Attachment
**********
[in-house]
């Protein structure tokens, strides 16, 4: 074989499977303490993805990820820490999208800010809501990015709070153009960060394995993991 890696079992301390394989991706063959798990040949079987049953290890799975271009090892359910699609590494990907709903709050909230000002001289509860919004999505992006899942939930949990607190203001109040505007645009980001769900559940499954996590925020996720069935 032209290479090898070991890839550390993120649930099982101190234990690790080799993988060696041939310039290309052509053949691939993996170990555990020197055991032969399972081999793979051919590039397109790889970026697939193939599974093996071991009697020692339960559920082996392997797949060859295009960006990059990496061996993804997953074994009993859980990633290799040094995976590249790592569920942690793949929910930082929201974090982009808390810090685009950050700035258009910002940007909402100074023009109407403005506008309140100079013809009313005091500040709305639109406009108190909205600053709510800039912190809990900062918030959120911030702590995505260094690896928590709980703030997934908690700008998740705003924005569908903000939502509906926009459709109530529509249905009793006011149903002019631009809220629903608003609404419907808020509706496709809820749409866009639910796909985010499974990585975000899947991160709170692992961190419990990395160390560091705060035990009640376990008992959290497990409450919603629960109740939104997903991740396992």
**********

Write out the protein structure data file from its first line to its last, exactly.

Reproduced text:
[in-house]
């Protein structure tokens, strides 16, 4: 074989499977303490993805990820820490999208800010809501990015709070153009960060394995993991 890696079992301390394989991706063959798990040949079987049953290890799975271009090892359910699609590494990907709903709050909230000002001289509860919004999505992006899942939930949990607190203001109040505007645009980001769900559940499954996590925020996720069935 032209290479090898070991890839550390993120649930099982101190234990690790080799993988060696041939310039290309052509053949691939993996170990555990020197055991032969399972081999793979051919590039397109790889970026697939193939599974093996071991009697020692339960559920082996392997797949060859295009960006990059990496061996993804997953074994009993859980990633290799040094995976590249790592569920942690793949929910930082929201974090982009808390810090685009950050700035258009910002940007909402100074023009109407403005506008309140100079013809009313005091500040709305639109406009108190909205600053709510800039912190809990900062918030959120911030702590995505260094690896928590709980703030997934908690700008998740705003924005569908903000939502509906926009459709109530529509249905009793006011149903002019631009809220629903608003609404419907808020509706496709809820749409866009639910796909985010499974990585975000899947991160709170692992961190419990990395160390560091705060035990009640376990008992959290497990409450919603629960109740939104997903991740396992």